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Old 05-17-2016, 05:17 PM   #1
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Partition Cutting

It's getting closer. I'm almost ready to start paneling the inside of Brunhilde. I can see a lot of things inside my coconut (I'm mechanically gifted), but, for the life of me, how do I cut wood where it matches the curved surfaces, i.e., wheel arches, roof transition? I don't want the curved cuts to appear amateurish.
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Old 05-17-2016, 06:02 PM   #2
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Good afternoon sir, I thought there was a thread in here for that but I guess it has been several discussions in the past. Sorry.
I like to use cardboard to make a template. I use a good straight piece that matches the width of what the full board squared off and then I use thinner cardboard to kind of bend and crease into the curve(trimming necessary as you go with some curves) don't have to be perfect yet? Tape it to the square piece that matches what it should be and fine trim the edges. Then I go around the entire perimeter of the curved cut out usually with a stick ruler and start marking add an 1/8 from mark/line to line add 1/4 there and make a perfect template out of the heavy cardboard that I am happy with and then use it to mark my finish board and cut one time.
They also make a scribing tool called the perfect butt (google it I don't have one) I have a harbor freight thing called a contour guage that helped in the tight and changing curve into a curve into the window laying in 3/8-1/2" for 2' and the wall laying back out a touch to level.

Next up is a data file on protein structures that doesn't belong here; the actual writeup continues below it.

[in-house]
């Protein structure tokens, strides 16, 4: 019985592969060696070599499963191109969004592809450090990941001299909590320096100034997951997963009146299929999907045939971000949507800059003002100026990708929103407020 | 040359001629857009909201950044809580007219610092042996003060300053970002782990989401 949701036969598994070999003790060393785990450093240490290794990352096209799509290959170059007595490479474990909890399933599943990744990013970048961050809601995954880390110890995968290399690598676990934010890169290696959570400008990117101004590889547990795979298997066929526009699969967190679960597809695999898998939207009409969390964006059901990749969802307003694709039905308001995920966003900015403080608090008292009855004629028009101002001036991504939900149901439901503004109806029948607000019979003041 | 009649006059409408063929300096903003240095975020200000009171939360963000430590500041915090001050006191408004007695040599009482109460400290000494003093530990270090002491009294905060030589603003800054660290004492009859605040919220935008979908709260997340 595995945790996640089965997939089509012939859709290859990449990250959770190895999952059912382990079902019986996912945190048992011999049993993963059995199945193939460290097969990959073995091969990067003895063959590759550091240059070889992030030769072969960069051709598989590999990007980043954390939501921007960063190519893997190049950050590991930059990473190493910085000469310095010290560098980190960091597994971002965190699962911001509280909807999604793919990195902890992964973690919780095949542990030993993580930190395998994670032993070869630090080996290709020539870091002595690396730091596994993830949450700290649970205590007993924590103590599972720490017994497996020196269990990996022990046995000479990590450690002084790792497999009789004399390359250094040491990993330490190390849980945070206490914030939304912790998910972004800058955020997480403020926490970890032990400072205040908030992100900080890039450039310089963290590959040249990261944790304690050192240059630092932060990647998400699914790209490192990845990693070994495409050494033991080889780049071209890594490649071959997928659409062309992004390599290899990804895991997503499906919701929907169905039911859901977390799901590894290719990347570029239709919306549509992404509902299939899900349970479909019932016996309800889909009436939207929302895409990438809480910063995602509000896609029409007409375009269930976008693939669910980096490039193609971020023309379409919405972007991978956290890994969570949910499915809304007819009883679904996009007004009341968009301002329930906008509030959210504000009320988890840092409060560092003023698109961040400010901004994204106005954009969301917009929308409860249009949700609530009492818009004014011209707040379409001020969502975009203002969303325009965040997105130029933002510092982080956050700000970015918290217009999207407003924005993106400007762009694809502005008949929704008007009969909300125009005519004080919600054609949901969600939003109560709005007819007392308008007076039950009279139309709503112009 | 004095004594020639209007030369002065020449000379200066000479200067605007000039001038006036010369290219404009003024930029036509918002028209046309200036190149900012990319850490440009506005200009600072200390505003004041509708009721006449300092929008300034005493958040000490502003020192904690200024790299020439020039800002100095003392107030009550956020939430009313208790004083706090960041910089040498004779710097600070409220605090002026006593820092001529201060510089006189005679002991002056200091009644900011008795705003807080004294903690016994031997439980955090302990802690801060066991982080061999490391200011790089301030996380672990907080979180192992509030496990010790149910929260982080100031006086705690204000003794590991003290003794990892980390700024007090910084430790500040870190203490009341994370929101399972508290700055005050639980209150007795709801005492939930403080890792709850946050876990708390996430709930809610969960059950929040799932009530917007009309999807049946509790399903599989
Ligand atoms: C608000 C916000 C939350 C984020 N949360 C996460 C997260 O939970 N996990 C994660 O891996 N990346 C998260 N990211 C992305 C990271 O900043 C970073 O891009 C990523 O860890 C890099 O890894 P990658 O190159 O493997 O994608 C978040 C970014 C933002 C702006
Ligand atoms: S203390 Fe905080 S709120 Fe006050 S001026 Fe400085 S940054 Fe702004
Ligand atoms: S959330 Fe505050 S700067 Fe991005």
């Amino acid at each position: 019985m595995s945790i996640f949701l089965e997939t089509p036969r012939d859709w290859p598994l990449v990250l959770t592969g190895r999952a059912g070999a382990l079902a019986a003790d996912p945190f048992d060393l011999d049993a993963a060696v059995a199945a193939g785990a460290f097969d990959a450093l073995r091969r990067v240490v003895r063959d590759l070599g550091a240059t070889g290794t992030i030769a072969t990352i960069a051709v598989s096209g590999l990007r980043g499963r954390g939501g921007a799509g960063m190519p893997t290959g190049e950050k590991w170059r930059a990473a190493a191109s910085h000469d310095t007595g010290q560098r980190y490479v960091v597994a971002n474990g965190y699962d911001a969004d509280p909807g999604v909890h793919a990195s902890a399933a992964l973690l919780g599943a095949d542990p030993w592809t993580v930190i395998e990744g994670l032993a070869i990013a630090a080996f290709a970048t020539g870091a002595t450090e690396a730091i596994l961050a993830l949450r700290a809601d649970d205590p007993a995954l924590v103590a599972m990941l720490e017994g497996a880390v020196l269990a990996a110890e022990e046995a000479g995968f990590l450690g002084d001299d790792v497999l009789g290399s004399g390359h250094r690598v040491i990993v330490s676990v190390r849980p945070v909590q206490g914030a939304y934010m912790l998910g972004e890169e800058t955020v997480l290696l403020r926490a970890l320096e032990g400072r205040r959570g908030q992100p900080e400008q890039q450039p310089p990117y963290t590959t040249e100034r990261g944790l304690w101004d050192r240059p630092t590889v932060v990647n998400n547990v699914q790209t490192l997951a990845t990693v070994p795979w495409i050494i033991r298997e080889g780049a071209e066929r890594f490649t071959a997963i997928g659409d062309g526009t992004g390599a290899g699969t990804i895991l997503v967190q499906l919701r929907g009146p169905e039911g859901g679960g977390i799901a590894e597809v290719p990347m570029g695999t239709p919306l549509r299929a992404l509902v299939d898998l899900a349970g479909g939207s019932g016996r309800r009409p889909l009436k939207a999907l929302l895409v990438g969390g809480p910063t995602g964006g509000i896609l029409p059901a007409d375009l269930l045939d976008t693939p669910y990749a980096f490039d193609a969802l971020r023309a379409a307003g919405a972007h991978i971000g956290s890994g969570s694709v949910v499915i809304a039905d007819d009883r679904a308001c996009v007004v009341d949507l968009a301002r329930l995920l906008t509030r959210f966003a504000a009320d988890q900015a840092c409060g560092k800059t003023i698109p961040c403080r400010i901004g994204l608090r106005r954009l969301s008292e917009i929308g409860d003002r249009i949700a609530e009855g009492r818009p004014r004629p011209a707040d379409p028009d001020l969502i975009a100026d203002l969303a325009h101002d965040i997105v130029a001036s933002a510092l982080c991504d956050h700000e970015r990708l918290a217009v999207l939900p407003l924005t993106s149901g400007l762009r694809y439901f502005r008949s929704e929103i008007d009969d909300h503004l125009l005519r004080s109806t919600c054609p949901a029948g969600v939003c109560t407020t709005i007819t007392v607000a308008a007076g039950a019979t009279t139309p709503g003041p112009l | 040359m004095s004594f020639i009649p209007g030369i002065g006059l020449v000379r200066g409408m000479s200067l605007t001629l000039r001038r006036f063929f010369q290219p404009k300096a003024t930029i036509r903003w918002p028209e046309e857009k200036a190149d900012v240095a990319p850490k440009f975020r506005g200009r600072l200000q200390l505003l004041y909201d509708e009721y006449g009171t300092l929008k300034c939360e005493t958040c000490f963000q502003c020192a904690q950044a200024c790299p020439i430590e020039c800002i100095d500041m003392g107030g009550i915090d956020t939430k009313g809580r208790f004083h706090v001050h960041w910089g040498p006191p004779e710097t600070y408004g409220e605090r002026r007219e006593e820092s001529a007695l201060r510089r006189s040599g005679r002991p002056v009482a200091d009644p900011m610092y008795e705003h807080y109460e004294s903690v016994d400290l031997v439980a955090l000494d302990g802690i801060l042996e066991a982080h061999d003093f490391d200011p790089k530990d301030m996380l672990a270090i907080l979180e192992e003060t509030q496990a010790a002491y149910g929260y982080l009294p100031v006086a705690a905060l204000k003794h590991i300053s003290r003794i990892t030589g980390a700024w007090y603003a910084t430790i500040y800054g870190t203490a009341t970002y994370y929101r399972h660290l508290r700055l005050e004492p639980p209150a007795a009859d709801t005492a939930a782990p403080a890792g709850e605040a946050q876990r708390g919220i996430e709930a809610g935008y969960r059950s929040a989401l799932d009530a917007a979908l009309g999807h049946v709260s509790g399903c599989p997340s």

I could only afford what I needed so no muck ups and the cardboard was free from raiding the big box stores backside's.
Damn I wish I could post picks? I used bead board/wainscoting and a piece of sheet copper in the kitchen area and some white shower board stuff throughout and ended up dang near beautiful (not bragging) in the roof curves the bus wire mold curves and ending up close enough to square enough to just put trim on it.
Hope this helps?
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Old 05-17-2016, 06:30 PM   #3
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Jolly Roger is correct, it's a topic that comes up from time to time. Not that this helps you any -- I've just failed to search my way to any of the existing threads I recall, and that's coming from a place of knowing it's there and having an inkling of what to search for!

Here's a photo showing my setup for tracing the curve of the roof. Basically I held a cardboard panel in a fixed position near the curve with a rough hack at the shape. Then trace along the contour using a fixed-length offset between the curve and the pen/pencil/marker. The curve is thus transferred onto the panel. Cut it out, hold the panel up to the curve, and repeat if needed until you're satisfied with the fit. After one or two iterations the template will fit the curve closely enough that the marker can be slid directly on the surface with no additional spacer/offset. It's OK that the template doesn't cover the entire space that the finished piece should cover -- make a top half and a bottom half separately (for example), then join them together and use the composite template to cut the real material.

Here the cardboard was held up by being screwed to the diagonal 1x2. The straight edge and pencil are shown clamped at the top corner in approximately the position I held them as I slid them together to trace along the roof. I didn't have a helper to hold the camera or the props, so I used a clamp to hold the props..

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Old 05-19-2016, 01:59 PM   #4
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A tool like the Perfect Butt scriber can make the job easier:

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Old 05-19-2016, 06:55 PM   #5
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That's a pretty fancy pencil holder, but yes it would certainly trace the curves smoothly.

I've been told I'll never have a Perfect Butt.
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